Grey Corries – Nice Ridge, Shame About The Finish

20 06 2015

Mon 8 June 2015
After skiving for the first day of our Roy Bridge trip due to bad weather in the morning, we decided that Monday was the day I should make a start on my Munro Top bagging. As we’d both always wanted to re-do the Grey Corries, Richard decided to come with me. The weather forecast was for high pressure, light winds and lots of sunshine – perfect – however, this was Scotland which means the weather pretty much does what it wants…

Coire na Ceannain (stiched)

Click on photos for full size/resolution – most of these are Richard’s as marked
We drove up the horribly rocky and bumpy track for a mile past Corriechoille farm – my Polo wished they would set up some parking around the farm. Not remembering where the car parking was, we parked at the first junction of forest tracks where there was already a small van. We noticed a large white van ahead had continued straight on but I thought it might be a work party heading for the Lairig Leacach bothy four and a half miles up the glen. At this point, we were undecided whether we were heading up to the bothy to start on Stob Coire na Ceannain, my first top, from the back or just bashing up the never-ending Munro-baggers grass slope we’d done on our first visit and nipping across the connecting arete to it.

I’d had a very bad knee all night (which I’m now suspecting is from driving!) and it was horribly stiff and weak right from the start of the walk – Richard’s hip also had to ‘wear in’ so we were both leaning heavily on our poles and walking badly. There were a couple of miles of forest track before we had to make a decision about our route. We passed the white van in the usual parking place just before the forest gate – I’d forgotten about that spot but, if we’d parked there, although we’d have saved a bit on the walk in, we’d have had to walk back up to that spot on the return.

My knee pained me all the way up the forest track and I hobbled badly – Richard wasn’t doing much better and we were soon passed by the guy from the white van. We reached the foot of the long slog up the grass to Stob Coire Gaibhre and decided we may as well save ourself two miles and go up that way. My knee was fine on the long ascent as it was happier on the soft ground of the wet slopes. The long slog was shorter than we remembered due to some very interesting cornicing, some of which was tunneled and hollowed out underneath. There was a spectacular snow bridge at one point around ten feet thick.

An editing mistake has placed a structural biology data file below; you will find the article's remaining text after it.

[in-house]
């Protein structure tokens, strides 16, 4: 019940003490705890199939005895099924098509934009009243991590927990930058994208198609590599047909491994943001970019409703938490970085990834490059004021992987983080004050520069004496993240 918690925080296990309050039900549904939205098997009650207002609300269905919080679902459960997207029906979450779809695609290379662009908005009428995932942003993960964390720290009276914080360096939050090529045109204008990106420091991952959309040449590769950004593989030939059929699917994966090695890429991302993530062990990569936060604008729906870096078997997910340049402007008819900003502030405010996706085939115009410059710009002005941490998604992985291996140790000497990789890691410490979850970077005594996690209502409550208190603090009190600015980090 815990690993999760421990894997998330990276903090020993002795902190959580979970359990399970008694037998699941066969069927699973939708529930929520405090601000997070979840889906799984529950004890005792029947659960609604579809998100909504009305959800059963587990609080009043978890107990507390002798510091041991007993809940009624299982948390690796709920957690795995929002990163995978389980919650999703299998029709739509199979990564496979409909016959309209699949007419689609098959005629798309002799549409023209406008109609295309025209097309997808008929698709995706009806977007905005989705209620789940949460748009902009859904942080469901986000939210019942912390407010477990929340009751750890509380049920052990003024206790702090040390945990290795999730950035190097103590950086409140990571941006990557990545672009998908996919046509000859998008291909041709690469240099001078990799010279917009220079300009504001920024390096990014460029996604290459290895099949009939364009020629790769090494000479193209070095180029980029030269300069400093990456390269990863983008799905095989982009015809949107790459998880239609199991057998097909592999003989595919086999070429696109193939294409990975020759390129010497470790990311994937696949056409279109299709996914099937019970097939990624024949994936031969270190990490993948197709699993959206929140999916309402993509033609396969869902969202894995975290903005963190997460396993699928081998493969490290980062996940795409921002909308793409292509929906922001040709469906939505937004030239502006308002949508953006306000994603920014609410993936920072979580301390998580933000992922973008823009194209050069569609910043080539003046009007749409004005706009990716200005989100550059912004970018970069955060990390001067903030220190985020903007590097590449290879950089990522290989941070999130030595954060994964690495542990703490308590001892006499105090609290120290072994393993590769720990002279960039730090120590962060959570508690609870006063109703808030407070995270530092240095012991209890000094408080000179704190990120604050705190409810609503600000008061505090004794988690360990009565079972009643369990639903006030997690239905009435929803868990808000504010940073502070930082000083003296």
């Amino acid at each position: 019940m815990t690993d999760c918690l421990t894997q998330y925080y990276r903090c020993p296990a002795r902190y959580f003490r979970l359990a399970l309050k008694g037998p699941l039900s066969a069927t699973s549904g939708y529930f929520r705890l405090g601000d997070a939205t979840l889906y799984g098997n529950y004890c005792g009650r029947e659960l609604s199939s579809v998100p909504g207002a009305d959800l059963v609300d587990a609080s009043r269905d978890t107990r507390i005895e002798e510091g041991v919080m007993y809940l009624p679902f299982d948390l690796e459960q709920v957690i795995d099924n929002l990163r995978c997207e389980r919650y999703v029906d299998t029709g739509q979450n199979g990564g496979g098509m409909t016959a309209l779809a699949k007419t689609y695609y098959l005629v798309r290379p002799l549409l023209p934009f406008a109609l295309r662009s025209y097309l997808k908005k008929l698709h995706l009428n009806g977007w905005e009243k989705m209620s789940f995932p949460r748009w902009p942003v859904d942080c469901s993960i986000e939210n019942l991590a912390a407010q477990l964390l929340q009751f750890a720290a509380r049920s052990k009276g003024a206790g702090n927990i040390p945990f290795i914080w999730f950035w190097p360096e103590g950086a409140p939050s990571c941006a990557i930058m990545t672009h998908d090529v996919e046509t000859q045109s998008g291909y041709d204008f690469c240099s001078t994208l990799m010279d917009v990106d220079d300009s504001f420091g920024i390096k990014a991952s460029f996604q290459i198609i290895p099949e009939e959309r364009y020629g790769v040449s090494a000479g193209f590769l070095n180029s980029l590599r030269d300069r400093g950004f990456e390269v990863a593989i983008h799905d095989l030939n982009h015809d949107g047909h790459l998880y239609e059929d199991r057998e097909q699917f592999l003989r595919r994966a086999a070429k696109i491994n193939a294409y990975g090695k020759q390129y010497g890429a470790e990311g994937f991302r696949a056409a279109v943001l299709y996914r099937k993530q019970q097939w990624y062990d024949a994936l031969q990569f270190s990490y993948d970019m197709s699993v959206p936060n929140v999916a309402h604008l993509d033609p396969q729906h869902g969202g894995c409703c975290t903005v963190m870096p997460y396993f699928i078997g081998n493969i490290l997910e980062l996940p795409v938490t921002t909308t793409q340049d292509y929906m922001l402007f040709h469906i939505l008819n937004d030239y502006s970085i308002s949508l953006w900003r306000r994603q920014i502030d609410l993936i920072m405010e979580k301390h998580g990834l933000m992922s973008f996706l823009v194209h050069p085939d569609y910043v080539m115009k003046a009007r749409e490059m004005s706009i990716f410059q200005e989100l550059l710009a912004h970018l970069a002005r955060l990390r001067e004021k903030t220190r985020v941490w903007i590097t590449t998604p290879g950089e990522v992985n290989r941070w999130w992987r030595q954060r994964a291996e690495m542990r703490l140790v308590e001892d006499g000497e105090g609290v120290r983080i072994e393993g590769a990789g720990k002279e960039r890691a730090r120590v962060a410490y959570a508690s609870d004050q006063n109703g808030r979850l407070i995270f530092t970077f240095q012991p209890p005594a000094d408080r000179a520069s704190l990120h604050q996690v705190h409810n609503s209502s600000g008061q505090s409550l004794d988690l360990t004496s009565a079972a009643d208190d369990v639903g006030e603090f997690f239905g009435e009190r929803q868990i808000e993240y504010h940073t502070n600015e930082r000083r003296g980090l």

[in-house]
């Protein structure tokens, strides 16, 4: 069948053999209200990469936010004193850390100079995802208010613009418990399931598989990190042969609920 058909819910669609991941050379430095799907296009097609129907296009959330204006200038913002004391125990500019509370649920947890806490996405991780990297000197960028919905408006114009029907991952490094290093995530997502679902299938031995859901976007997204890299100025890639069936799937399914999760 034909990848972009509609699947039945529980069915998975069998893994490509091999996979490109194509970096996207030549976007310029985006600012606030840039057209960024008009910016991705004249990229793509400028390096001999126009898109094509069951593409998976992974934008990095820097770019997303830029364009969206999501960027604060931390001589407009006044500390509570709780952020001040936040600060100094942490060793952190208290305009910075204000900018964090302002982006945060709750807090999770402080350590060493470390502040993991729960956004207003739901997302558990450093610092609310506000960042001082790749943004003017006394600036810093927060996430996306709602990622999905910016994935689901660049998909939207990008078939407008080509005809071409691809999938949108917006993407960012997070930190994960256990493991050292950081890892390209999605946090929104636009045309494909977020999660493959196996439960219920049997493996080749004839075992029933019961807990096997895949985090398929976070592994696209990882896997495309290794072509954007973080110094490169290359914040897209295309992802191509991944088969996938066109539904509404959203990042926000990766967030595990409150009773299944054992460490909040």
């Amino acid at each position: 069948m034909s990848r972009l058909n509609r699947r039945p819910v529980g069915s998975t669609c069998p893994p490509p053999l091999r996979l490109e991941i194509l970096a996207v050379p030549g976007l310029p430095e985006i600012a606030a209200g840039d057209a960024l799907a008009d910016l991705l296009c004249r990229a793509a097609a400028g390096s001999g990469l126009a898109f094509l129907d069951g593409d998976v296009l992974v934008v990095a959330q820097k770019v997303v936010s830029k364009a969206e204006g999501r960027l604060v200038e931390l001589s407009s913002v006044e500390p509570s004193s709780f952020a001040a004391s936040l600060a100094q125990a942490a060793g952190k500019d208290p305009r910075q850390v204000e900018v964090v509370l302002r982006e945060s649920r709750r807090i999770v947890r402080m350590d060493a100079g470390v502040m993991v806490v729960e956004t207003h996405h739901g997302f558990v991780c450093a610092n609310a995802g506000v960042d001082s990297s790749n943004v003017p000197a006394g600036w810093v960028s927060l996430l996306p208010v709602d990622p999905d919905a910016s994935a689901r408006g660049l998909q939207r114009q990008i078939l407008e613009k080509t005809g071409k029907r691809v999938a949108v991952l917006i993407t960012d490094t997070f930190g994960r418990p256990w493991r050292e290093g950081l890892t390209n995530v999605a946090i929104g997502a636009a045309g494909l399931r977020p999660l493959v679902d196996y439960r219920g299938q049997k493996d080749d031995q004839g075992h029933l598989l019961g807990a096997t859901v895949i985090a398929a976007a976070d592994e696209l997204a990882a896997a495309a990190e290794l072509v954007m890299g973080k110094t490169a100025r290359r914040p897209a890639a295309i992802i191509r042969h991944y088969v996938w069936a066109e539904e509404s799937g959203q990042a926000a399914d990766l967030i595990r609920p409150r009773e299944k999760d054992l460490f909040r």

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R Wood

We eventually hauled ourselves up to Gaibhre, a pretty Munro Top I’d done before where you get an excellent view of Coire na Ceannain and the lovely little lochan. I looked ahead to my narrow ridge between the Munro of Stob Choire Claurigh and Stob Coire na Ceannain, the Munro Top I had to bag – from here it looked very gentle…

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R Wood

Snowy Grey Corries

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R Wood

We took loads of photos of the various collapsing cornices and then Richard said we ought to get a move on.

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Both R Wood
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I set off along the almost flat grass as fast as I could but my knee was again complaining now the ground was harder. Richard was going much better by now though…